There’s no question that performance management has a bad reputation. Often delivered via an annual performance review, this unpopular process has generally been considered ineffective by managers, employees, HR leaders, and senior leadership alike. Traditional performance reviews are often so bad they make performance worse about one-third of the time.
But are these poor experiences unavoidable? Absolutely not.
Research from Deloitte indicates that organizations with employees who are satisfied with their company’s approach to performance are 1.3 times more likely to meet their financial targets and more than twice as likely to innovate. Performance management processes aren’t inherently bad – they’re less an inevitability and more an (unfortunately common) empirical myth. When done right, performance reviews can be a powerful tool that boosts engagement, raises morale, and elevates the overall employee experience.
Tapping into the full power of performance management begins by dispelling the many misconceptions organizations and employees have about the process. Below, we’ll untangle five of the most common performance management myths. We’ll also offer tips and insights from Kat Shoobridge, General Manager of People Solutions at PEXA, who spoke to these myths in the webinar “Dispelling the myths: Performance management made simple.”
Despite what many think and have experienced, performance management isn’t – and shouldn’t be – an appraisal evaluation conducted for legal or compliance reasons. Nor is performance management just an annual ritual for making promotion decisions or carrying out disciplinary action.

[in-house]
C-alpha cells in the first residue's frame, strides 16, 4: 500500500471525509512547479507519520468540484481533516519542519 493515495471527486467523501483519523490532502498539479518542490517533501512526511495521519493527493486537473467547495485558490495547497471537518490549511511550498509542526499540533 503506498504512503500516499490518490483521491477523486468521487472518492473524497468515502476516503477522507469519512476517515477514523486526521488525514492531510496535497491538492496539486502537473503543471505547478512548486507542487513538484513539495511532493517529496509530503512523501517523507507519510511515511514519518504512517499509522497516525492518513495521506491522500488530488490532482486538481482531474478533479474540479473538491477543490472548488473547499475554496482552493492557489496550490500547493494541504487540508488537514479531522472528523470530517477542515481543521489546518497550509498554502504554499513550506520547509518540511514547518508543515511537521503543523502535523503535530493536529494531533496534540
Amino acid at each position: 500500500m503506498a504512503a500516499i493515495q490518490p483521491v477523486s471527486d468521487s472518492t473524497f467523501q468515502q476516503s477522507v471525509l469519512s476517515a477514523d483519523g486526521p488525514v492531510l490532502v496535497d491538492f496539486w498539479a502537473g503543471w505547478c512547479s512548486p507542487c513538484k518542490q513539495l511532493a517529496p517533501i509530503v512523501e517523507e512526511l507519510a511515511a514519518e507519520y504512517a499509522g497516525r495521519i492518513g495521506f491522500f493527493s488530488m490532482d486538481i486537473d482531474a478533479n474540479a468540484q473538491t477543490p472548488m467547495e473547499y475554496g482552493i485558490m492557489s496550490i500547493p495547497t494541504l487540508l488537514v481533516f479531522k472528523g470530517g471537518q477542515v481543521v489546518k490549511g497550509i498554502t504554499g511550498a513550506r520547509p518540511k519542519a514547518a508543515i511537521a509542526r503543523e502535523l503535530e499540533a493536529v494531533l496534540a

The true spirit of performance management is better captured using the following definition, which we’ve adapted from Mone & London:
Performance management is a process that includes goal setting, feedback, development, recognition, coaching, and performance appraisal. It’s built on a foundation of trust and empowerment and incorporates a constant flow of communication.
For many, the first step to humanizing and elevating performance management is rewriting the definition of performance management to honor and accommodate the full potential of the process. Performance management can incorporate more than just performance measurement, which looks backward to evaluate how well an employee has or hasn’t been performing to justify a promotion, hiring, or firing decision. Instead, it can be an enriching process that hones in on your employees’ growth and potential development.
Tip: When redefining a new performance management framework, ensure that the process ties back to your values and is aligned with what you’re trying to achieve as a business.
Myth #2. Performance management isn’t important